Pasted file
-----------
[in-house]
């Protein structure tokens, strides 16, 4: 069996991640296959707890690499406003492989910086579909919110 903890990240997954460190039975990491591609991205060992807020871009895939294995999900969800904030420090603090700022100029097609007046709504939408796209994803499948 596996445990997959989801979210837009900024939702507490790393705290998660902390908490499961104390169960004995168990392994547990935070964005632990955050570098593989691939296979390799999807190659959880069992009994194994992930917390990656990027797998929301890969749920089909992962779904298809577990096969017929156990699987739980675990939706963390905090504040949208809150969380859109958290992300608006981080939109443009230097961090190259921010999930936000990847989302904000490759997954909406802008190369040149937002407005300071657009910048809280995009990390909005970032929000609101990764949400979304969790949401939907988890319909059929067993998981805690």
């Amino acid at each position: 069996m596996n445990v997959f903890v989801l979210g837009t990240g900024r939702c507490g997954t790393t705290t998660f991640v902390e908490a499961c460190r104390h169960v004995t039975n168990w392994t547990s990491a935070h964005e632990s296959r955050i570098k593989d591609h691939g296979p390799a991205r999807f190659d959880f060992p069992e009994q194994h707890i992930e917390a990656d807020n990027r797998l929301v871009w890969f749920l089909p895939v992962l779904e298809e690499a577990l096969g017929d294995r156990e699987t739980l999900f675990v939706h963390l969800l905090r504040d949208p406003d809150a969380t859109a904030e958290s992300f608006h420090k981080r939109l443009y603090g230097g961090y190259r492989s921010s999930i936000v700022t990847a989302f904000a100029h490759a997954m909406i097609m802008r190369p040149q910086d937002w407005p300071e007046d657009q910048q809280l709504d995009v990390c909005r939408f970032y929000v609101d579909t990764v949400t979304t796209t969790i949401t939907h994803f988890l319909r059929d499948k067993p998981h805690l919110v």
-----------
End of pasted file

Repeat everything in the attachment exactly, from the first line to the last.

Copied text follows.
[in-house]
């Protein structure tokens, strides 16, 4: 069996991640296959707890690499406003492989910086579909919110 903890990240997954460190039975990491591609991205060992807020871009895939294995999900969800904030420090603090700022100029097609007046709504939408796209994803499948 596996445990997959989801979210837009900024939702507490790393705290998660902390908490499961104390169960004995168990392994547990935070964005632990955050570098593989691939296979390799999807190659959880069992009994194994992930917390990656990027797998929301890969749920089909992962779904298809577990096969017929156990699987739980675990939706963390905090504040949208809150969380859109958290992300608006981080939109443009230097961090190259921010999930936000990847989302904000490759997954909406802008190369040149937002407005300071657009910048809280995009990390909005970032929000609101990764949400979304969790949401939907988890319909059929067993998981805690």
């Amino acid at each position: 069996m596996n445990v997959f903890v989801l979210g837009t990240g900024r939702c507490g997954t790393t705290t998660f991640v902390e908490a499961c460190r104390h169960v004995t039975n168990w392994t547990s990491a935070h964005e632990s296959r955050i570098k593989d591609h691939g296979p390799a991205r999807f190659d959880f060992p069992e009994q194994h707890i992930e917390a990656d807020n990027r797998l929301v871009w890969f749920l089909p895939v992962l779904e298809e690499a577990l096969g017929d294995r156990e699987t739980l999900f675990v939706h963390l969800l905090r504040d949208p406003d809150a969380t859109a904030e958290s992300f608006h420090k981080r939109l443009y603090g230097g961090y190259r492989s921010s999930i936000v700022t990847a989302f904000a100029h490759a997954m909406i097609m802008r190369p040149q910086d937002w407005p300071e007046d657009q910048q809280l709504d995009v990390c909005r939408f970032y929000v609101d579909t990764v949400t979304t796209t969790i949401t939907h994803f988890l319909r059929d499948k067993p998981h805690l919110v």